It's been six months after the largest national protest in United States history. The Women's March made big promises. Now, in Virginia, it turns out lots of women are keeping those promises and running for office.
During the primary, 51 women—a record number—ran for seats in Virginia's House of Delegates. Two years ago, 26 women ran.
"It was a battle cry. Like we must do more. We have to move forward," said Hala Ayala, Democratic candidate for House of Delegates District 51.
The election of Donald Trump convinced her to run. She won her primary and now is one of 10 women challenging Republican incumbents. Democrats need 17 seats to take control of the legislature.
"When Trump was telling us who he was on the campaign trail... I believed (him). I believe you are going to deport immigrants. I believe that you are going to discriminate against people that look like me," said Ayala.
Ayala, a single mother of two, is of Lebanese and Hispanic descent. She quit her job as a cyber security specialist for Homeland Security to run for office.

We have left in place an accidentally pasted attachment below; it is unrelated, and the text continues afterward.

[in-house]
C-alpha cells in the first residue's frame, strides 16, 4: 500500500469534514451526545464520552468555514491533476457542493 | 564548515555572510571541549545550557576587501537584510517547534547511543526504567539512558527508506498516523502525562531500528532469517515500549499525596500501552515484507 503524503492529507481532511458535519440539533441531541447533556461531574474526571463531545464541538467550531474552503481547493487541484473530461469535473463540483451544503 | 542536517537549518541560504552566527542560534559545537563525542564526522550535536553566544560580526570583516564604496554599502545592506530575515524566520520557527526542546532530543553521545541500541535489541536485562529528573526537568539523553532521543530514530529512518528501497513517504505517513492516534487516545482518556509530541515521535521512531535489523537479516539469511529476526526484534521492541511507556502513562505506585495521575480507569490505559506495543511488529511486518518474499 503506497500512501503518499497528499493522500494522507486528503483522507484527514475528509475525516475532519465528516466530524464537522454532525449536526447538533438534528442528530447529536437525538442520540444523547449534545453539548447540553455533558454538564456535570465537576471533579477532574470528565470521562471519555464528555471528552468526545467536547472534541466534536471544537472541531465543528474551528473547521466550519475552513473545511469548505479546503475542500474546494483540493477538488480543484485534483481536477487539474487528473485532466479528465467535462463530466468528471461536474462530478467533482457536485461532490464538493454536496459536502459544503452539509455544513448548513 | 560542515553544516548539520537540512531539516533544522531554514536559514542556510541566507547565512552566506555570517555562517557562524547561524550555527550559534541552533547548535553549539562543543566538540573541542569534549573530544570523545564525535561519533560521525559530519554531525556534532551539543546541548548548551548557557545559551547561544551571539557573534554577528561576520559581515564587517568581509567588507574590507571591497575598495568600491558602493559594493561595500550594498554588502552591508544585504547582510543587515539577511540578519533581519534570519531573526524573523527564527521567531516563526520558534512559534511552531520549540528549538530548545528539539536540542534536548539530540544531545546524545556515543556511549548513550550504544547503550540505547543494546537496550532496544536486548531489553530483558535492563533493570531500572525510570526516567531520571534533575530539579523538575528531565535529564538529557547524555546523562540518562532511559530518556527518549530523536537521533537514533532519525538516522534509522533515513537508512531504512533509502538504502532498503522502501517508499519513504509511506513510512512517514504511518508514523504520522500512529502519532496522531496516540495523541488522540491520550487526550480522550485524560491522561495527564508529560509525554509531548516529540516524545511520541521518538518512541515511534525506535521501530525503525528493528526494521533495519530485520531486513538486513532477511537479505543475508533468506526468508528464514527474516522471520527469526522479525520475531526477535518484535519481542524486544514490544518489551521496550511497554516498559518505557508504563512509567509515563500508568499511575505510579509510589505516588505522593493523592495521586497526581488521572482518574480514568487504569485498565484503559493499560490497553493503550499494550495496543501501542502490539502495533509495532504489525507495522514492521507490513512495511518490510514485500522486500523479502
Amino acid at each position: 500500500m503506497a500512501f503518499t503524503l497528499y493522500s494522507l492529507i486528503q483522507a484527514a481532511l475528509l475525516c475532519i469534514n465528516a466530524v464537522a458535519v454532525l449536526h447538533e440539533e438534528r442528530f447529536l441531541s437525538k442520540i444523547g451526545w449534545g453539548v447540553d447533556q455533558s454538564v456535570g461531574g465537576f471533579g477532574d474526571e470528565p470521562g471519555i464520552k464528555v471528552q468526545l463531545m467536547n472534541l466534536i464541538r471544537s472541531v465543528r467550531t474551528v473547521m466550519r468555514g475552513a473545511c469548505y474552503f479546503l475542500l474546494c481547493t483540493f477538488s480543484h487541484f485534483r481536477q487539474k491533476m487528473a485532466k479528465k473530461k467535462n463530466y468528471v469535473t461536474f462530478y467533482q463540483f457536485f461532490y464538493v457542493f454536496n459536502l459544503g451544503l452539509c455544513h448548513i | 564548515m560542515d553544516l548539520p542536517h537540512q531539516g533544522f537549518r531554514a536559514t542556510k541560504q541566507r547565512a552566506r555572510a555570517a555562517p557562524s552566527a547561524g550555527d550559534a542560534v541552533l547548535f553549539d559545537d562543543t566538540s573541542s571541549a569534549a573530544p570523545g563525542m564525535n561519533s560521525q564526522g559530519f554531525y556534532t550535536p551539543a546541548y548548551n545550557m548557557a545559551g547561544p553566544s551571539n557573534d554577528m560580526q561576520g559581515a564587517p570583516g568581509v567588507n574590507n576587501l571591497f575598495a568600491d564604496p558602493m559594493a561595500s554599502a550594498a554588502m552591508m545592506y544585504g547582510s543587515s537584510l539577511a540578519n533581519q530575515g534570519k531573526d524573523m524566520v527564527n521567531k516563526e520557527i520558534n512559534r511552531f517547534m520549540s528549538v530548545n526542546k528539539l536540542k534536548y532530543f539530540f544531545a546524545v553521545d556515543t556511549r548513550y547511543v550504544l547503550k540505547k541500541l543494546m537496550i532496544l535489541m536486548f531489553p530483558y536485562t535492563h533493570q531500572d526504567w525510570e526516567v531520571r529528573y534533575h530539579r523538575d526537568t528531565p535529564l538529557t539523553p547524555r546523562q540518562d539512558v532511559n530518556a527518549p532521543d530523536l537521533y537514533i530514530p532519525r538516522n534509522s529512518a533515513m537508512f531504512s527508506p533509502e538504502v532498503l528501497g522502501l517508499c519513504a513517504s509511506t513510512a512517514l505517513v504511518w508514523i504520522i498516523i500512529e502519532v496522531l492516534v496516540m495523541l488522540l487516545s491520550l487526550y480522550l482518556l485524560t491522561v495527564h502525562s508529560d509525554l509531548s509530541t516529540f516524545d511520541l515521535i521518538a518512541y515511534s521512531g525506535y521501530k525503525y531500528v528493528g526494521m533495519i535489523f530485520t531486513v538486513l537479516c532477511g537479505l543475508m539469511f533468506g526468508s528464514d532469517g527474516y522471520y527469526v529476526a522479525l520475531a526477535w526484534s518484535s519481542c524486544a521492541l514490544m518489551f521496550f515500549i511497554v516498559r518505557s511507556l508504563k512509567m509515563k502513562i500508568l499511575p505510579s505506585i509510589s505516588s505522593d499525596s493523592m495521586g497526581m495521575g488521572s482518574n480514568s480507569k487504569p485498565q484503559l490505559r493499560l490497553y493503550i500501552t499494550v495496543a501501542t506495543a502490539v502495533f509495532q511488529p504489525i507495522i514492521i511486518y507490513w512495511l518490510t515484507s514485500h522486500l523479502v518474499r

"It was a hard decision," but she told herself that she was going to "get off the sidelines."
Her top three issues are job growth, educational opportunities, and health care. Ayala got emotional discussing how she had to get on Medicaid to help her son, which allowed her to keep her house.
"Medicaid saved my son's life. I was able to get the things that he needed, the services and medication. You don't feel proud to be on Medicaid, you feel grateful. You feel that there's something out there that will help you get a foot up, that you will have an opportunity," said Ayala, who is angry state lawmakers have not expanded Medicaid.
"It's a humanitarian thing. It's an attack on humanity. I could've lost my son. And there were times that I thought I would have. I was very lucky," she said.
The election is November 7th.